In this factual setting, we review the court's determination the FBA is a special tax requiring voter approval under section 4 of Proposition 13. Proposition 13 is not a stranger in our courts.Amador Valley Joint Union High Sch. Dist. v. State Bd. of Equalization (1978) 22 Cal. 3d 208 [149 Cal. Rptr. 239, 583 P.2d 1281], put down the welcome mat of constitutionality, predicted a case by case approach to anticipated judicial challenges and held article XIII A formed "an interlocking 'package' deemed necessary by the [157 Cal. App. 3d 751] initiative's framers to assure effective real property tax relief." (Id, at p. 231.) Solvang Mun. Improvement Dist. v. Board of Supervisors (1980) 112 Cal. App. 3d 545 [169 Cal. Rptr. 391], considered the impact of the one percent limitation on real property ad valorem taxes established by Proposition 13 on nonvoted special assessments predating its effective date. fn. 2 Solvang noted: "In practical application, the two types of taxation, general ad valorem taxes and special assessments, to some extent overlap, and we cannot always differentiate between them with precision." (Id, at p. 553.)  Solvang defined an ad valorem tax on real property as a general tax levy which applies a given rate to the assessed valuation of all taxable property within a particular taxing district, pays for general expenditures and for general improvements deemed to benefit all property owners within the taxing district whether or not they enjoy any direct benefit from the expenditure or improvement. "In contrast, a special assessment, sometimes described as a local assessment, is a charge imposed on particular real property for a local public improvement of direct benefit to that property, as for example a street improvement, lighting improvement, irrigation improvement, sewer connection, drainage improvement, or flood control improvement. The rationale of special assessment is that the assessed property has received a special benefit over and above that received by the general public. The general public should not be required to pay for special benefits for the few, and the few specially benefited should not be subsidized by the general public. ... Although a special assessment is imposed through the same mechanism used to finance the cost of local government, in reality it is a compulsory charge to recoup the cost of a public improvement made for the special benefit of particular property. It has been said that, strictly speaking, a special assessment is not a tax at all, but a benefit to specific real property financed through use of public credit.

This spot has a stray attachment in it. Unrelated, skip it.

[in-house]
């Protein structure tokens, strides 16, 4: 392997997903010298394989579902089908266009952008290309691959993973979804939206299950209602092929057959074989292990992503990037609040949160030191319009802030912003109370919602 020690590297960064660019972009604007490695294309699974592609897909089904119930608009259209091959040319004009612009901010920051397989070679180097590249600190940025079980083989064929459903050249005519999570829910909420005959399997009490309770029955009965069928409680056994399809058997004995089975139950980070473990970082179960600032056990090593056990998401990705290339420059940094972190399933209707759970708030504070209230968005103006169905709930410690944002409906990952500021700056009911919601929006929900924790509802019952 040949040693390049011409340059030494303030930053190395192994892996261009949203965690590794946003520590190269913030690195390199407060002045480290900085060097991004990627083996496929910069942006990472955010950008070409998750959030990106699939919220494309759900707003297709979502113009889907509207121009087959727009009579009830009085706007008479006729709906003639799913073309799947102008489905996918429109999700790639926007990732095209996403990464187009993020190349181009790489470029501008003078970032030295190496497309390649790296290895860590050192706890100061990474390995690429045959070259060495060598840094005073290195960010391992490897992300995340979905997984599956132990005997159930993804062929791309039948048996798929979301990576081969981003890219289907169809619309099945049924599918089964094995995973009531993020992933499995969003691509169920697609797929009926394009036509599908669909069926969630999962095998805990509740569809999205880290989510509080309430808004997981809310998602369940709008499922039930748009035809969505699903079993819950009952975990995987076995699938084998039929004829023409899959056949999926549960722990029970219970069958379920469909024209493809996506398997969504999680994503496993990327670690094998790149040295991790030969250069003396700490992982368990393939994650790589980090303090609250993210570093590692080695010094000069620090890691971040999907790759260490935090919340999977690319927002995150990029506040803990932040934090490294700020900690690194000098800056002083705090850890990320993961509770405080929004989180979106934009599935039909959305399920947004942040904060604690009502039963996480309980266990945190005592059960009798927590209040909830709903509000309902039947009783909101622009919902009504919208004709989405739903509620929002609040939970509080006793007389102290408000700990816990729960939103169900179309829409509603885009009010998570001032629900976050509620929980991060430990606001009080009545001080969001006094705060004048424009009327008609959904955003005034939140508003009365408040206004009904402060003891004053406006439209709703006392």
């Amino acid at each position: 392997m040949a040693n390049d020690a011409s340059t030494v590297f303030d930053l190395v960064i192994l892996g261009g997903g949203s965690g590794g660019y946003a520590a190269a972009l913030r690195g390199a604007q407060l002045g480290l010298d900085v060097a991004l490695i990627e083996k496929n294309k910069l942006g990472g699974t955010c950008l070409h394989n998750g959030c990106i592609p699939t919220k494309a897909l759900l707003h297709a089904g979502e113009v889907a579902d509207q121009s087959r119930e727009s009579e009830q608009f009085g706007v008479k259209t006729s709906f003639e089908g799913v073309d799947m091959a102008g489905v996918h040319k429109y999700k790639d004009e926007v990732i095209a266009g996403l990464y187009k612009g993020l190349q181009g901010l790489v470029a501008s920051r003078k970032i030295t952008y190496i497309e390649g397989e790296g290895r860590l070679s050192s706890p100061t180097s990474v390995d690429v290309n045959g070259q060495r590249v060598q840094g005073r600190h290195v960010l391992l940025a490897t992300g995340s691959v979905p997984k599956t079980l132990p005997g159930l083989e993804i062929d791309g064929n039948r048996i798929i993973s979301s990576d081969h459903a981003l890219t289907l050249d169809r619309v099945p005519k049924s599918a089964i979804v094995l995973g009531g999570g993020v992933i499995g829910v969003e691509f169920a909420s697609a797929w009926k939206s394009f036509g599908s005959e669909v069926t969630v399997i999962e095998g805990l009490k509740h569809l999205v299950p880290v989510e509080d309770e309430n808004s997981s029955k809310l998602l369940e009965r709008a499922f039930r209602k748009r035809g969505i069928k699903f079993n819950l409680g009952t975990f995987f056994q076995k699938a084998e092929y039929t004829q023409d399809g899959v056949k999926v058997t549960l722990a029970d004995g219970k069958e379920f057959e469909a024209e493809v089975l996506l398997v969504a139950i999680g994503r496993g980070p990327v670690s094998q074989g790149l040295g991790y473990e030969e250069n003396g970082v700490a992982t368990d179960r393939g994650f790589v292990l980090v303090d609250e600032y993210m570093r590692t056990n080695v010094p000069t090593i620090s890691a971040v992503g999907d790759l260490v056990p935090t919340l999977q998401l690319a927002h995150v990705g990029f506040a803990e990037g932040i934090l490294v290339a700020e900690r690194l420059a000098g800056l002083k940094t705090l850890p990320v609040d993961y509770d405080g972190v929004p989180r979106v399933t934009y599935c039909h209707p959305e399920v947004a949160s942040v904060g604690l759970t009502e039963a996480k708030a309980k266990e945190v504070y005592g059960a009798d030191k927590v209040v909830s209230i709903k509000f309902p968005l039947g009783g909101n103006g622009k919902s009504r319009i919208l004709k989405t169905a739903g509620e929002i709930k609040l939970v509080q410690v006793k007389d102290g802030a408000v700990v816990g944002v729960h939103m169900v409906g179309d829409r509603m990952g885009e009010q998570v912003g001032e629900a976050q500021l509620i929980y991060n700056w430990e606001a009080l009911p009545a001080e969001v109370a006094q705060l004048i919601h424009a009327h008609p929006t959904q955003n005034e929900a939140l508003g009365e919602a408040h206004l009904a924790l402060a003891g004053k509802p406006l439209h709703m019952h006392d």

"* * *
 "In sum, a special assessment is a charge levied against real property particularly and directly benefited by a local improvement in order to pay [157 Cal. App. 3d 752] the cost of that improvement." (Solvang, supra, at pp. 552, 553, 554.) Solvang held governmental entities can finance public improvements to benefit specified real property by special assessments on the benefited property without regard to the one percent limitation on ad valorem real property taxes specified in section 1 of Proposition 13.
City and County of San Francisco v. Farrell (1982) 32 Cal. 3d 47 [184 Cal. Rptr. 713, 648 P.2d 935], addressed the meaning of the term "special taxes" as used in section 4. San Francisco increased a tax imposed on business to 1.5 percent of payrolls or gross receipts. The proceeds of the tax were to be used for general revenue purposes. The electorate approved by a majority vote an extension of the ordinance imposing the increase. The city controller refused to disburse any funds collected on the increased rate, contending the new rate was a special tax requiring a two-thirds vote. The tax was a tax on gross receipts or payrolls and not a property tax, special or ad valorem, or an assessment levied on real property. The sole issue was the kind of tax in the circumstances presented: "In our recent decision in Los Angeles County Transportation Com. v. Richmond (1982) 31 Cal. 3d 197 ... , we interpreted the effect of this provision as it applies to 'special districts,' holding that as used in section 4 that term encompasses only entities empowered to levy a property tax. The present action involves the meaning of another term used in section 4: the issue is whether a payroll and gross receipts tax, the proceeds of which are placed into a city's general fund to be used for general governmental expenditures, constitutes a 'special tax' so that a two-thirds vote of the electors is required in order to adopt such a tax." (Id, at p. 50.)